The debut album from any hard-working jazz musician is a reason to celebrate for all jazz fans because it signals that another practitioner of the art form is adding in some way to its rich and storied recorded history. When that debut album comes from such a talented and prodigious musician, it’s even more reason to rejoice. Such an album is coming our way soon by a bona fide gifted young saxophonist, Adam Larson.
At 22 years old, Larson holds a degree from the Manhattan School of Music and is currently enrolled at the masters program there. He’s worked as a clinician and a host of master classes, and performs as a key member in the bands of Nils Weinhold and Michael Rodriguez. Thus already established as an and educator, sideman and student, Larson is plenty ready to show the world what he can do as a bandleader, composer and lead performer with his introductory project Simple Beauty.
Within this album is the portrait of a fully-formed talent who plays in a style resembling a couple of the finer saxophonists on the scene today: Chris Potter and Donny McCaslin. The compositional style is fresh, complex and shows some imagination. His quintet is plenty competent, too: joining him on this endeavor are Weinhold on guitar, Can Olgun on piano and Rhodes, Raviv Markovitz on acoustic bass and Jason Burger or Guilhem Flouzat on drums.
Jazz is full of subtleties, and on Simple Beauty, Larson shows a mastery of many of them, including the art of integrating harmony and rhythm into forceful compositions. It becomes the main appeal of the faster, shifty numbers like “Good Day Without You”, “Loophole” and “Tiny Conferences,” where Larson and Reinhold combine in some meticulously structured thematic lines while Olgun and Markovitz counter with complementing progressions of their own. On all of these songs, Larson displays an ability to improvise in ways that adapt to the songs at hand: “Good Day” is spunky, with notes cascading forth; “Loophole” is in the pocket and relentless; “Tiny Conferences” contains his best saxophone performance of the whole album, with a lot of range, and a good feel for flow.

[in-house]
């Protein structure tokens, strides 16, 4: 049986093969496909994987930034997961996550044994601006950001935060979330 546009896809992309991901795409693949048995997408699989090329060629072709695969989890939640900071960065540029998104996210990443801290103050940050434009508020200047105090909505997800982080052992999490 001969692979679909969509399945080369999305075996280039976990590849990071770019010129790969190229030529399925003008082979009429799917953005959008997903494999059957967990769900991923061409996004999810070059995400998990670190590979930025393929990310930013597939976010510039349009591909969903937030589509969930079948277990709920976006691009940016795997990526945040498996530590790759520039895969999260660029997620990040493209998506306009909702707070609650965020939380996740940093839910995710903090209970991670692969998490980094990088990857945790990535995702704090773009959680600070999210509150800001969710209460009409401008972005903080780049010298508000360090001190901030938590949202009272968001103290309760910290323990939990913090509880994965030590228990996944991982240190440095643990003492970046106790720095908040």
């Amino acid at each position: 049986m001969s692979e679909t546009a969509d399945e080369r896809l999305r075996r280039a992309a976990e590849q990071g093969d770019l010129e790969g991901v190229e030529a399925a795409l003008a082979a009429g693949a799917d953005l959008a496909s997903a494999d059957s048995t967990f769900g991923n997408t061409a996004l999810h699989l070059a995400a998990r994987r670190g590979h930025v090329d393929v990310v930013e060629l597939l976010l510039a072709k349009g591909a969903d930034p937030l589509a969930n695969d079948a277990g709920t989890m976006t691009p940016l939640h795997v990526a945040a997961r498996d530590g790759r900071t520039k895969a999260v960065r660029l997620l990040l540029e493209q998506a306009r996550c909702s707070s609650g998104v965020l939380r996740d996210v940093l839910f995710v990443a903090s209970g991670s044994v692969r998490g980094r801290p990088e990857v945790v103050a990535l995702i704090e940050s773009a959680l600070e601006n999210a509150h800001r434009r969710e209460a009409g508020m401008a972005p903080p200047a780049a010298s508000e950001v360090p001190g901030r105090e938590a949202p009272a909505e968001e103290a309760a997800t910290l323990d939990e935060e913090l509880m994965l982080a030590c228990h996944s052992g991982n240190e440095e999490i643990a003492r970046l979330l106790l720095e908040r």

Larson can also put the right touch on the ballads, too. He forges a pretty melody for “Away,” pouring out a soulful, liquid intonation. During “Simple Beauty,” he extends his notes appropriately for the soprano sax and ever so slightly sways to convey the meaning of the song’s title. He plays the tenor in a similar fashion, with the same, blissful effect on “No Words.”
The support he gets from the band is tight and sympathetic, particularly so from Weinhold. The guitarist’s light touch and superb pacing lift subdued tunes such as “Away” and plays soft, clean bop lines on “Strong Mind, Strong Body.” Elsewhere, he is beefing up the harmonics of the songs by doubling up and harmonizing with Larson, as on “Odd Man Out,” and the aforementioned “Good Day” and “Tiny Conferences.” His acoustic guitar engages in a duet with Larson’s sax on the tender folk ballad “Song With A Bridge” that provides a perfect coda to the album.
The songs are not always that simple, but there’s some beauty to be found in every one of them. Adam Larson’s fast start to his recording career bodes well for what’s up ahead for him. He’s already figured out so much with Simple Beauty, but listening to that disc leaves the feeling we’ve only begun to realize what he’s capable of doing.
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